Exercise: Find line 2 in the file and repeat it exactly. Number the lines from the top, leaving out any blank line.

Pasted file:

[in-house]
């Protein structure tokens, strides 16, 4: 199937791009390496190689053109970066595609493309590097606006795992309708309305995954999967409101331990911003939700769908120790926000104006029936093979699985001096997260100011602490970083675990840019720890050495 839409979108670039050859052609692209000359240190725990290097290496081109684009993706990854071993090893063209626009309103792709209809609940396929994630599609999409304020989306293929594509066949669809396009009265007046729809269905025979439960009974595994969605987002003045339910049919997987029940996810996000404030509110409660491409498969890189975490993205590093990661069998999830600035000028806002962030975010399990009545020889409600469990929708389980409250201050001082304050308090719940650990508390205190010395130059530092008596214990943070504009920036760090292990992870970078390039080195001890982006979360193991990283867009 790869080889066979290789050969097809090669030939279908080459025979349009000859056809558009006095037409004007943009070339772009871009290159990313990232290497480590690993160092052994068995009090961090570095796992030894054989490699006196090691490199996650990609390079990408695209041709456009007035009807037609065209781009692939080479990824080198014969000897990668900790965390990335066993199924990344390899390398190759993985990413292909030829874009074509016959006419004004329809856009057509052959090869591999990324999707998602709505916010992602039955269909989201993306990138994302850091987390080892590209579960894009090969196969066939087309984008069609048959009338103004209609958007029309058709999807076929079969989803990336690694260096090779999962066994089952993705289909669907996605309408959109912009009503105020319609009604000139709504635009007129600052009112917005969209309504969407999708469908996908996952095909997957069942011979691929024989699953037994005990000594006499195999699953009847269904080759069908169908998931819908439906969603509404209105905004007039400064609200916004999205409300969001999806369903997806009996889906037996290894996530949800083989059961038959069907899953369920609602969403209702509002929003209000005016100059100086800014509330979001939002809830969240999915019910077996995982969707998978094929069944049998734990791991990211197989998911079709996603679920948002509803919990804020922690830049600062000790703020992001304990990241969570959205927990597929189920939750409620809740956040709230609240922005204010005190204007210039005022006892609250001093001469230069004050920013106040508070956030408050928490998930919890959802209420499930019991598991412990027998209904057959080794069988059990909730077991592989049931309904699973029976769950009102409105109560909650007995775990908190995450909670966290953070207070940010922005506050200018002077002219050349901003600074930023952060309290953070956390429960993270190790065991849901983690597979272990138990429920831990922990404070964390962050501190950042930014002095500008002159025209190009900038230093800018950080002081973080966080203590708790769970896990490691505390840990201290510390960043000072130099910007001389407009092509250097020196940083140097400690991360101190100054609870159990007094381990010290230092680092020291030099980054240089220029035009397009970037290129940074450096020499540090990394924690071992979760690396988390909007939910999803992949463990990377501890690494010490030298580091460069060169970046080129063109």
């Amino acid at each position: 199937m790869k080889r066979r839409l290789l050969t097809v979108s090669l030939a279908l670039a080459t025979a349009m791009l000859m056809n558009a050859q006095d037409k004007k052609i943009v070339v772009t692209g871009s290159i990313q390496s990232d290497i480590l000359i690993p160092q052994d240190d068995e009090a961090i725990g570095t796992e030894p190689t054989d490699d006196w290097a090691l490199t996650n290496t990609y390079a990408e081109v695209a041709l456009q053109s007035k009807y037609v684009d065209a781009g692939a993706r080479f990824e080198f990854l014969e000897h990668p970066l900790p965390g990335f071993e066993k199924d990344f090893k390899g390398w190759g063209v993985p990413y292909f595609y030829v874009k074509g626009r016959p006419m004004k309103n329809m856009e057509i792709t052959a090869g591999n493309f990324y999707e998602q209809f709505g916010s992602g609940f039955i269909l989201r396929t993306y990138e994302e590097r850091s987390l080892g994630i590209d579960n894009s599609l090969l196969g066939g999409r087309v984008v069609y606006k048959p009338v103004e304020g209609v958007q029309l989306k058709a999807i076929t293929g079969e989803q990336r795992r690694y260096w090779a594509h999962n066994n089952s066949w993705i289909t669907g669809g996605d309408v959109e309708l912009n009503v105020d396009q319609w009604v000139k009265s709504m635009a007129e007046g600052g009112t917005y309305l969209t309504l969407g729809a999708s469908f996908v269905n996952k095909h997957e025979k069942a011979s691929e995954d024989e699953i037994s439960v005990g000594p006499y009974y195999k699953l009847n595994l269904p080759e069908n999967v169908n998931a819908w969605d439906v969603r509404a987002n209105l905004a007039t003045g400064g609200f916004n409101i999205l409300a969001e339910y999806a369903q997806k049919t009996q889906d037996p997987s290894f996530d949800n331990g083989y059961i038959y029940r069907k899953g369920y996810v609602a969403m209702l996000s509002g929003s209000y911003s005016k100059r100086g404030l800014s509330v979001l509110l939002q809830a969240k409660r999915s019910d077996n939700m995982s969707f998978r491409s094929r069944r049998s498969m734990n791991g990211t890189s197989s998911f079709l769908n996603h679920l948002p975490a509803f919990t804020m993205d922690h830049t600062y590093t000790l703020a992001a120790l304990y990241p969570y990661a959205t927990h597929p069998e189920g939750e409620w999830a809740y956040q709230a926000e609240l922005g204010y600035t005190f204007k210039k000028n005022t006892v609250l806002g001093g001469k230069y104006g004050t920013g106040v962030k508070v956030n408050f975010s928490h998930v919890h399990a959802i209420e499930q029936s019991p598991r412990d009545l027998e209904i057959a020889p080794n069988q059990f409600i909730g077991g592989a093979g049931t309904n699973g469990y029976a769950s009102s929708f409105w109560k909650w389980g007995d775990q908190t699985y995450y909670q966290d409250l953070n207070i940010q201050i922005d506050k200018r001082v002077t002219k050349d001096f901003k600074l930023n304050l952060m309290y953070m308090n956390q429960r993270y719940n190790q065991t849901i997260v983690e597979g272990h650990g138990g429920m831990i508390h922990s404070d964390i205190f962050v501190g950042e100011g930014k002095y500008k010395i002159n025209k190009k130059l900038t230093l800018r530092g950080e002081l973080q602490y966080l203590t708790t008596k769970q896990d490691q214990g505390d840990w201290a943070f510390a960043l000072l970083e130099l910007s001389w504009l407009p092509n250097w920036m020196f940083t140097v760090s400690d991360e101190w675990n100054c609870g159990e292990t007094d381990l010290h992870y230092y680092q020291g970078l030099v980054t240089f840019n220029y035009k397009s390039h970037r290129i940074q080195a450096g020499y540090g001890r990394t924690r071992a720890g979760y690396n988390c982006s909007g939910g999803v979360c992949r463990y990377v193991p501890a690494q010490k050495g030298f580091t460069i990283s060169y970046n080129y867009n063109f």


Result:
């Protein structure tokens, strides 16, 4: 199937791009390496190689053109970066595609493309590097606006795992309708309305995954999967409101331990911003939700769908120790926000104006029936093979699985001096997260100011602490970083675990840019720890050495 839409979108670039050859052609692209000359240190725990290097290496081109684009993706990854071993090893063209626009309103792709209809609940396929994630599609999409304020989306293929594509066949669809396009009265007046729809269905025979439960009974595994969605987002003045339910049919997987029940996810996000404030509110409660491409498969890189975490993205590093990661069998999830600035000028806002962030975010399990009545020889409600469990929708389980409250201050001082304050308090719940650990508390205190010395130059530092008596214990943070504009920036760090292990992870970078390039080195001890982006979360193991990283867009 790869080889066979290789050969097809090669030939279908080459025979349009000859056809558009006095037409004007943009070339772009871009290159990313990232290497480590690993160092052994068995009090961090570095796992030894054989490699006196090691490199996650990609390079990408695209041709456009007035009807037609065209781009692939080479990824080198014969000897990668900790965390990335066993199924990344390899390398190759993985990413292909030829874009074509016959006419004004329809856009057509052959090869591999990324999707998602709505916010992602039955269909989201993306990138994302850091987390080892590209579960894009090969196969066939087309984008069609048959009338103004209609958007029309058709999807076929079969989803990336690694260096090779999962066994089952993705289909669907996605309408959109912009009503105020319609009604000139709504635009007129600052009112917005969209309504969407999708469908996908996952095909997957069942011979691929024989699953037994005990000594006499195999699953009847269904080759069908169908998931819908439906969603509404209105905004007039400064609200916004999205409300969001999806369903997806009996889906037996290894996530949800083989059961038959069907899953369920609602969403209702509002929003209000005016100059100086800014509330979001939002809830969240999915019910077996995982969707998978094929069944049998734990791991990211197989998911079709996603679920948002509803919990804020922690830049600062000790703020992001304990990241969570959205927990597929189920939750409620809740956040709230609240922005204010005190204007210039005022006892609250001093001469230069004050920013106040508070956030408050928490998930919890959802209420499930019991598991412990027998209904057959080794069988059990909730077991592989049931309904699973029976769950009102409105109560909650007995775990908190995450909670966290953070207070940010922005506050200018002077002219050349901003600074930023952060309290953070956390429960993270190790065991849901983690597979272990138990429920831990922990404070964390962050501190950042930014002095500008002159025209190009900038230093800018950080002081973080966080203590708790769970896990490691505390840990201290510390960043000072130099910007001389407009092509250097020196940083140097400690991360101190100054609870159990007094381990010290230092680092020291030099980054240089220029035009397009970037290129940074450096020499540090990394924690071992979760690396988390909007939910999803992949463990990377501890690494010490030298580091460069060169970046080129063109």